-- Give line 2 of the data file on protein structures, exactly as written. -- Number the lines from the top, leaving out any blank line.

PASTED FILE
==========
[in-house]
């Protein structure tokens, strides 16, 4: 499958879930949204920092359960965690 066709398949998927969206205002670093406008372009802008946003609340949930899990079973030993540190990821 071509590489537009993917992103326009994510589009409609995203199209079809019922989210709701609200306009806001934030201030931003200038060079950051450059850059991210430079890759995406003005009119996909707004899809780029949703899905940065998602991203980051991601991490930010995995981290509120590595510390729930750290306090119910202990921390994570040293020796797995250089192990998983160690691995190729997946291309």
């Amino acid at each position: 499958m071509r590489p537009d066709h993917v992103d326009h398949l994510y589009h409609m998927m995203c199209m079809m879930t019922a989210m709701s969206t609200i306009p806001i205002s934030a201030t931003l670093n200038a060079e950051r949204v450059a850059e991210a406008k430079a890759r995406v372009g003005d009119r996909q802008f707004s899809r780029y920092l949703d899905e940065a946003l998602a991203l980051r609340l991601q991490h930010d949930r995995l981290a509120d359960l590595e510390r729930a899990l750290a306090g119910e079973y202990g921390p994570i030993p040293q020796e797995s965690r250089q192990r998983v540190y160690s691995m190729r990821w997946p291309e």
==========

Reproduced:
């Protein structure tokens, strides 16, 4: 499958879930949204920092359960965690 066709398949998927969206205002670093406008372009802008946003609340949930899990079973030993540190990821 071509590489537009993917992103326009994510589009409609995203199209079809019922989210709701609200306009806001934030201030931003200038060079950051450059850059991210430079890759995406003005009119996909707004899809780029949703899905940065998602991203980051991601991490930010995995981290509120590595510390729930750290306090119910202990921390994570040293020796797995250089192990998983160690691995190729997946291309």